Answer the questions clearly. We need an online version of the Catechism, but the “for dummies” version with pretty pictures and video. Use clips from Fr. Robert Barron‘s Catholicism project and Word On Fire ministry, the quick hit videos by Chris Stefanick and talks by Catholic Lighthouse speakers like Fr. Mike Schmitz. Answer the basic questions like how the Catechism does it: “who are we?”, “who is God?”, “who is Jesus?”, “why Catholic?.” Answer the tough questions and common misconceptions.

The Church is big. That can be a bad thing, but it can also be a beautiful thing. Having different pages for different languages makes sense, and even tailoring it to each language would make a lot of sense – Catholics from different countries and continents have different needs and wants with regard to the Church’s website. Take advantage of the different charisma’s of Catholics around the world to showcase the beauty of the faith, especially in the saints, to people interested in learning more. Share the stories of faith and how it’s inspired people to live their best life like OneBillionStories.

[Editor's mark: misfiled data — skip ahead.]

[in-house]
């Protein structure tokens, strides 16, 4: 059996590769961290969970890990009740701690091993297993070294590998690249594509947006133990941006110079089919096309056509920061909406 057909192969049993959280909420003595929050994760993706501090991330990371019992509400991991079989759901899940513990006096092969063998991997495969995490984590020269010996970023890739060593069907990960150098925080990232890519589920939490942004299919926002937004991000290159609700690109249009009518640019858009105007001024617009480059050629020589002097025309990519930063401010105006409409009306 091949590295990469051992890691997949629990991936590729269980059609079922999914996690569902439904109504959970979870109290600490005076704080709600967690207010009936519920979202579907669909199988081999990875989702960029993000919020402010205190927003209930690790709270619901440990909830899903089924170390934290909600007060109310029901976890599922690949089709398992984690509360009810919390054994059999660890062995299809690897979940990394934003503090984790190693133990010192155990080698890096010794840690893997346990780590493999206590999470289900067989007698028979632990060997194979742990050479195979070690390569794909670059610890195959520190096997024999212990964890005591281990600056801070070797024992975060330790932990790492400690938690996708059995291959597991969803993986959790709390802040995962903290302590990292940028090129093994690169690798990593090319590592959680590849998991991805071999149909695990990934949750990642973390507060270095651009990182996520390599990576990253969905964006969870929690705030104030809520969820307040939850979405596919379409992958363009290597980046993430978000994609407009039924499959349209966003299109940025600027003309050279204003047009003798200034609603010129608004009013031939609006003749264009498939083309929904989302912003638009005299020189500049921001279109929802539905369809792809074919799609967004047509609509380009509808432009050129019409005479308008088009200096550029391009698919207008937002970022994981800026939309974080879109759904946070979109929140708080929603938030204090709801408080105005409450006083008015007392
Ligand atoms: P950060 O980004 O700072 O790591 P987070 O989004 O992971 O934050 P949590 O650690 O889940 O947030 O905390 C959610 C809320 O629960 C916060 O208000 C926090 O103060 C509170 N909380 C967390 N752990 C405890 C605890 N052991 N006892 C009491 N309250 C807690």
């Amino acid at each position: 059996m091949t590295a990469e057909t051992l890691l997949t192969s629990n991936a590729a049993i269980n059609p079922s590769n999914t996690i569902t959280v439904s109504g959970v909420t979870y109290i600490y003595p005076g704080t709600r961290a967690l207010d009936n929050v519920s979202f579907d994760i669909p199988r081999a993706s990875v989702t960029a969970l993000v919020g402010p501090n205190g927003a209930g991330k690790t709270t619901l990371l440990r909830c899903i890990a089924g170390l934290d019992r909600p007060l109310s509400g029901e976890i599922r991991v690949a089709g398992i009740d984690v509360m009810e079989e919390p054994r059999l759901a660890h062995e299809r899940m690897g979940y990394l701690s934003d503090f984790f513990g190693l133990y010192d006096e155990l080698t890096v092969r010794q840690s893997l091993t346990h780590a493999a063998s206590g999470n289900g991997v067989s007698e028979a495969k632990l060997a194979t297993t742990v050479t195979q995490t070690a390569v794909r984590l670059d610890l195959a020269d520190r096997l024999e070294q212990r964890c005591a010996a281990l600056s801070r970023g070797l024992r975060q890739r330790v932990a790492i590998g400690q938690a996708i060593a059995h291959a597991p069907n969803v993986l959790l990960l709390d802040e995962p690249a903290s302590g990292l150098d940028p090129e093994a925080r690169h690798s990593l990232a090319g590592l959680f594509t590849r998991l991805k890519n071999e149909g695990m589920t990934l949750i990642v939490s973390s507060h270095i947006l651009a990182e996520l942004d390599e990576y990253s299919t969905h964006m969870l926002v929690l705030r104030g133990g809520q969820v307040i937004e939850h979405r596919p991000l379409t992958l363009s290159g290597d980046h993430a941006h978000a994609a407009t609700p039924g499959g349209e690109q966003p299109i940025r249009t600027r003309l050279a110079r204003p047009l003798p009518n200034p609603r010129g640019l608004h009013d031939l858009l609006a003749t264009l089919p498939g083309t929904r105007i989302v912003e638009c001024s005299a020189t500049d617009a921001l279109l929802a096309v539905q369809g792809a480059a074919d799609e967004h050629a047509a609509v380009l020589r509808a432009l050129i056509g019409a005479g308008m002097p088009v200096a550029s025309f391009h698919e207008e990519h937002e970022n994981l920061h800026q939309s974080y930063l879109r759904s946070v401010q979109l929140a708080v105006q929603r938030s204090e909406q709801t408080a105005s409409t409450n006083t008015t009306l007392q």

Reach out to people through an active and united social media presence. It’s a great first step that Pope Francis has a personal twitter account (and in different languages!). This was spectacular because now He can get points across directly to the people without being filtered by the media. I’m sure that many people are surprised at how beautifully he puts the faith in his tweets when compared to all the corruption and doctrine that the media portray the Church as. The next steps are for Pope Francis to have his own Facebook  page, and for the Catholic Church itself to have a twitter feed and Facebook page. It’s hard to capture everything about the Church in a single feed, but if one feed can constantly update fans about the Chicago Bulls on Facebook and Twitter, why can’t the Church do a similar thing? On the main webpage, make it easy to see what the Catholic Church, Pope Francis, bishops, leading priests and sisters, and other leading laymen and women are saying on social media.